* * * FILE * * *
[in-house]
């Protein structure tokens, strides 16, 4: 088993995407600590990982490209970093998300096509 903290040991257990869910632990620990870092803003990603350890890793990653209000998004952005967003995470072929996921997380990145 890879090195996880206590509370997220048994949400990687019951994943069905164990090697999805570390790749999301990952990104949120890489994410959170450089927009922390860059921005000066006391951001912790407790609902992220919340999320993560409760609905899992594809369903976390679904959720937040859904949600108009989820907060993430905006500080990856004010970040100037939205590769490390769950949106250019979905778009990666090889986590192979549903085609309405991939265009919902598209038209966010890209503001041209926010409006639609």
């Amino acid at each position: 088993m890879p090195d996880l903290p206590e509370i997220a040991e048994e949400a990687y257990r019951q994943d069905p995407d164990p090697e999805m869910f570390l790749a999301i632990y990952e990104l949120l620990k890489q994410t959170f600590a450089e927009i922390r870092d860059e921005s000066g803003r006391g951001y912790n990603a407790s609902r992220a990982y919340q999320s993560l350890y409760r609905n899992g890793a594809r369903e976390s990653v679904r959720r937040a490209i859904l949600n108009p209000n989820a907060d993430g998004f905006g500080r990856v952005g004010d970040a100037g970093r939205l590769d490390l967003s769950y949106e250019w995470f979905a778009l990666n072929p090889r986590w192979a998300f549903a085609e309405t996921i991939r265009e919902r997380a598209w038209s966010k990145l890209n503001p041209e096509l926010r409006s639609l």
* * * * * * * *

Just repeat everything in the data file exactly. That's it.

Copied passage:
[in-house]
């Protein structure tokens, strides 16, 4: 088993995407600590990982490209970093998300096509 903290040991257990869910632990620990870092803003990603350890890793990653209000998004952005967003995470072929996921997380990145 890879090195996880206590509370997220048994949400990687019951994943069905164990090697999805570390790749999301990952990104949120890489994410959170450089927009922390860059921005000066006391951001912790407790609902992220919340999320993560409760609905899992594809369903976390679904959720937040859904949600108009989820907060993430905006500080990856004010970040100037939205590769490390769950949106250019979905778009990666090889986590192979549903085609309405991939265009919902598209038209966010890209503001041209926010409006639609």
């Amino acid at each position: 088993m890879p090195d996880l903290p206590e509370i997220a040991e048994e949400a990687y257990r019951q994943d069905p995407d164990p090697e999805m869910f570390l790749a999301i632990y990952e990104l949120l620990k890489q994410t959170f600590a450089e927009i922390r870092d860059e921005s000066g803003r006391g951001y912790n990603a407790s609902r992220a990982y919340q999320s993560l350890y409760r609905n899992g890793a594809r369903e976390s990653v679904r959720r937040a490209i859904l949600n108009p209000n989820a907060d993430g998004f905006g500080r990856v952005g004010d970040a100037g970093r939205l590769d490390l967003s769950y949106e250019w995470f979905a778009l990666n072929p090889r986590w192979a998300f549903a085609e309405t996921i991939r265009e919902r997380a598209w038209s966010k990145l890209n503001p041209e096509l926010r409006s639609l």